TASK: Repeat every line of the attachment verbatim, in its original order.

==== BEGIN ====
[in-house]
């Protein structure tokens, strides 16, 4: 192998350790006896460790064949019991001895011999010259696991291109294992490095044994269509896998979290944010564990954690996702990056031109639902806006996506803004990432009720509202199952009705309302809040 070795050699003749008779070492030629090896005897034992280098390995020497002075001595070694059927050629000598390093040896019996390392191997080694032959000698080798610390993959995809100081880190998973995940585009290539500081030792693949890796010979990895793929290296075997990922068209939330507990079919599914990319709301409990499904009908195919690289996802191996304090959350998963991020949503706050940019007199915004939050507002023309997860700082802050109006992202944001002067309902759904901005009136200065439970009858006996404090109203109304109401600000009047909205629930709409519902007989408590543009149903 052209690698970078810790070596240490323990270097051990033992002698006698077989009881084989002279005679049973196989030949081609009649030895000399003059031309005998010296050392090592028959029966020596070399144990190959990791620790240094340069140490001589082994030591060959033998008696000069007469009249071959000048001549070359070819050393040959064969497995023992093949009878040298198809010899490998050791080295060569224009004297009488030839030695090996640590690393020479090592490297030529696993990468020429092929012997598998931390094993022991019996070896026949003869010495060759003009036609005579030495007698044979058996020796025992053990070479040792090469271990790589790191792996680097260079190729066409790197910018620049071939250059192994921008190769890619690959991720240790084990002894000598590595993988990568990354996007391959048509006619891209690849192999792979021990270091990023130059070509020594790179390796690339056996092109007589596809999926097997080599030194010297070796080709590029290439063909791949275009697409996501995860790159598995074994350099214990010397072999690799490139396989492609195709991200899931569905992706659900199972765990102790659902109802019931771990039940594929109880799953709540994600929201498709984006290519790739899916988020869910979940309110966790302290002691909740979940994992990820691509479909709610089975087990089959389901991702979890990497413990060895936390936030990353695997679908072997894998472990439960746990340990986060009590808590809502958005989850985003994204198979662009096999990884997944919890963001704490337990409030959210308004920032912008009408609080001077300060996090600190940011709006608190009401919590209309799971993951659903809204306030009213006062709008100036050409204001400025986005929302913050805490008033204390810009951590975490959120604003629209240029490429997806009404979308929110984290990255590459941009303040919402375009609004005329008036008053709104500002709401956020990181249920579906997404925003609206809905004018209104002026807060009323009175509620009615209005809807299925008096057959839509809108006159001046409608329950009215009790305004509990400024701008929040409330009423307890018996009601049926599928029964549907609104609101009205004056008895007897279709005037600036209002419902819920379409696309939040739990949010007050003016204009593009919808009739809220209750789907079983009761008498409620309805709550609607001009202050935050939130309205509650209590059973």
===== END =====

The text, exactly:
[in-house]
């Protein structure tokens, strides 16, 4: 192998350790006896460790064949019991001895011999010259696991291109294992490095044994269509896998979290944010564990954690996702990056031109639902806006996506803004990432009720509202199952009705309302809040 070795050699003749008779070492030629090896005897034992280098390995020497002075001595070694059927050629000598390093040896019996390392191997080694032959000698080798610390993959995809100081880190998973995940585009290539500081030792693949890796010979990895793929290296075997990922068209939330507990079919599914990319709301409990499904009908195919690289996802191996304090959350998963991020949503706050940019007199915004939050507002023309997860700082802050109006992202944001002067309902759904901005009136200065439970009858006996404090109203109304109401600000009047909205629930709409519902007989408590543009149903 052209690698970078810790070596240490323990270097051990033992002698006698077989009881084989002279005679049973196989030949081609009649030895000399003059031309005998010296050392090592028959029966020596070399144990190959990791620790240094340069140490001589082994030591060959033998008696000069007469009249071959000048001549070359070819050393040959064969497995023992093949009878040298198809010899490998050791080295060569224009004297009488030839030695090996640590690393020479090592490297030529696993990468020429092929012997598998931390094993022991019996070896026949003869010495060759003009036609005579030495007698044979058996020796025992053990070479040792090469271990790589790191792996680097260079190729066409790197910018620049071939250059192994921008190769890619690959991720240790084990002894000598590595993988990568990354996007391959048509006619891209690849192999792979021990270091990023130059070509020594790179390796690339056996092109007589596809999926097997080599030194010297070796080709590029290439063909791949275009697409996501995860790159598995074994350099214990010397072999690799490139396989492609195709991200899931569905992706659900199972765990102790659902109802019931771990039940594929109880799953709540994600929201498709984006290519790739899916988020869910979940309110966790302290002691909740979940994992990820691509479909709610089975087990089959389901991702979890990497413990060895936390936030990353695997679908072997894998472990439960746990340990986060009590808590809502958005989850985003994204198979662009096999990884997944919890963001704490337990409030959210308004920032912008009408609080001077300060996090600190940011709006608190009401919590209309799971993951659903809204306030009213006062709008100036050409204001400025986005929302913050805490008033204390810009951590975490959120604003629209240029490429997806009404979308929110984290990255590459941009303040919402375009609004005329008036008053709104500002709401956020990181249920579906997404925003609206809905004018209104002026807060009323009175509620009615209005809807299925008096057959839509809108006159001046409608329950009215009790305004509990400024701008929040409330009423307890018996009601049926599928029964549907609104609101009205004056008895007897279709005037600036209002419902819920379409696309939040739990949010007050003016204009593009919808009739809220209750789907079983009761008498409620309805709550609607001009202050935050939130309205509650209590059973």